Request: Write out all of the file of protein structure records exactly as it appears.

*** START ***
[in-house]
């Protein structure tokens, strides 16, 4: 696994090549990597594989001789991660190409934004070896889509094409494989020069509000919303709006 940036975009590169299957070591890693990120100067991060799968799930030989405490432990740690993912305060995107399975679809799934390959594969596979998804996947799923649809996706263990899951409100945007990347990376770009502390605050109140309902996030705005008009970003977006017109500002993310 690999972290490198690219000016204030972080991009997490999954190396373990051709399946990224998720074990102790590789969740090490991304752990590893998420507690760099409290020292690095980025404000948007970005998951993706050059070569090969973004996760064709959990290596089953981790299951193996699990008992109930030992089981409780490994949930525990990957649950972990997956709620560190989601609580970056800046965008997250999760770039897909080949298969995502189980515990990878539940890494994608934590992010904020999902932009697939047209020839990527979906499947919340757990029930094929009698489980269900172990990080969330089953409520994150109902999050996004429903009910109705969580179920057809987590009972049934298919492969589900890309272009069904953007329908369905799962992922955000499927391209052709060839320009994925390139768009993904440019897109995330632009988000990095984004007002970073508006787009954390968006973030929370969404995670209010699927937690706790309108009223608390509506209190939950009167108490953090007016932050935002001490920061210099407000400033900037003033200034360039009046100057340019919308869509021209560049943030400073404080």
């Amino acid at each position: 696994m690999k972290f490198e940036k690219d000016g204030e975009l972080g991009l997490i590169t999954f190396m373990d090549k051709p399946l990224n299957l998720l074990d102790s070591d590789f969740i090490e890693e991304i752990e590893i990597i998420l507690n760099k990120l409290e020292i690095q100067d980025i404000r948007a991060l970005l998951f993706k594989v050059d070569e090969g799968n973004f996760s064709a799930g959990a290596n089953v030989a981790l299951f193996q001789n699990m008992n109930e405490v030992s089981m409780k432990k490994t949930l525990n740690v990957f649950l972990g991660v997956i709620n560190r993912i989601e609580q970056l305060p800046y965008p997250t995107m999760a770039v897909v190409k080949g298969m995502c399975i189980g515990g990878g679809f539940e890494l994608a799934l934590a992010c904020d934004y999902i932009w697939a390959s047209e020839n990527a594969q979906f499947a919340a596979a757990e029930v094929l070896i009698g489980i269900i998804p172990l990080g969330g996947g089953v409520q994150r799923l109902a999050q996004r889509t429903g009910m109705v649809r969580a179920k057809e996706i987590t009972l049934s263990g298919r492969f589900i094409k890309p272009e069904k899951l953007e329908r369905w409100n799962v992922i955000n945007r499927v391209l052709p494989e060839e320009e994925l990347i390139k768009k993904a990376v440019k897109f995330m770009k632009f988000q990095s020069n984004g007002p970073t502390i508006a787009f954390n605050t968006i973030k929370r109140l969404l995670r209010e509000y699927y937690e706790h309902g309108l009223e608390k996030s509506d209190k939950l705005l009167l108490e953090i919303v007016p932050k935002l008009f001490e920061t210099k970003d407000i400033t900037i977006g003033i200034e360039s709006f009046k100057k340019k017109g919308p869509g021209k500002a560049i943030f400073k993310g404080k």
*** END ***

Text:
[in-house]
């Protein structure tokens, strides 16, 4: 696994090549990597594989001789991660190409934004070896889509094409494989020069509000919303709006 940036975009590169299957070591890693990120100067991060799968799930030989405490432990740690993912305060995107399975679809799934390959594969596979998804996947799923649809996706263990899951409100945007990347990376770009502390605050109140309902996030705005008009970003977006017109500002993310 690999972290490198690219000016204030972080991009997490999954190396373990051709399946990224998720074990102790590789969740090490991304752990590893998420507690760099409290020292690095980025404000948007970005998951993706050059070569090969973004996760064709959990290596089953981790299951193996699990008992109930030992089981409780490994949930525990990957649950972990997956709620560190989601609580970056800046965008997250999760770039897909080949298969995502189980515990990878539940890494994608934590992010904020999902932009697939047209020839990527979906499947919340757990029930094929009698489980269900172990990080969330089953409520994150109902999050996004429903009910109705969580179920057809987590009972049934298919492969589900890309272009069904953007329908369905799962992922955000499927391209052709060839320009994925390139768009993904440019897109995330632009988000990095984004007002970073508006787009954390968006973030929370969404995670209010699927937690706790309108009223608390509506209190939950009167108490953090007016932050935002001490920061210099407000400033900037003033200034360039009046100057340019919308869509021209560049943030400073404080």
């Amino acid at each position: 696994m690999k972290f490198e940036k690219d000016g204030e975009l972080g991009l997490i590169t999954f190396m373990d090549k051709p399946l990224n299957l998720l074990d102790s070591d590789f969740i090490e890693e991304i752990e590893i990597i998420l507690n760099k990120l409290e020292i690095q100067d980025i404000r948007a991060l970005l998951f993706k594989v050059d070569e090969g799968n973004f996760s064709a799930g959990a290596n089953v030989a981790l299951f193996q001789n699990m008992n109930e405490v030992s089981m409780k432990k490994t949930l525990n740690v990957f649950l972990g991660v997956i709620n560190r993912i989601e609580q970056l305060p800046y965008p997250t995107m999760a770039v897909v190409k080949g298969m995502c399975i189980g515990g990878g679809f539940e890494l994608a799934l934590a992010c904020d934004y999902i932009w697939a390959s047209e020839n990527a594969q979906f499947a919340a596979a757990e029930v094929l070896i009698g489980i269900i998804p172990l990080g969330g996947g089953v409520q994150r799923l109902a999050q996004r889509t429903g009910m109705v649809r969580a179920k057809e996706i987590t009972l049934s263990g298919r492969f589900i094409k890309p272009e069904k899951l953007e329908r369905w409100n799962v992922i955000n945007r499927v391209l052709p494989e060839e320009e994925l990347i390139k768009k993904a990376v440019k897109f995330m770009k632009f988000q990095s020069n984004g007002p970073t502390i508006a787009f954390n605050t968006i973030k929370r109140l969404l995670r209010e509000y699927y937690e706790h309902g309108l009223e608390k996030s509506d209190k939950l705005l009167l108490e953090i919303v007016p932050k935002l008009f001490e920061t210099k970003d407000i400033t900037i977006g003033i200034e360039s709006f009046k100057k340019k017109g919308p869509g021209k500002a560049i943030f400073k993310g404080k």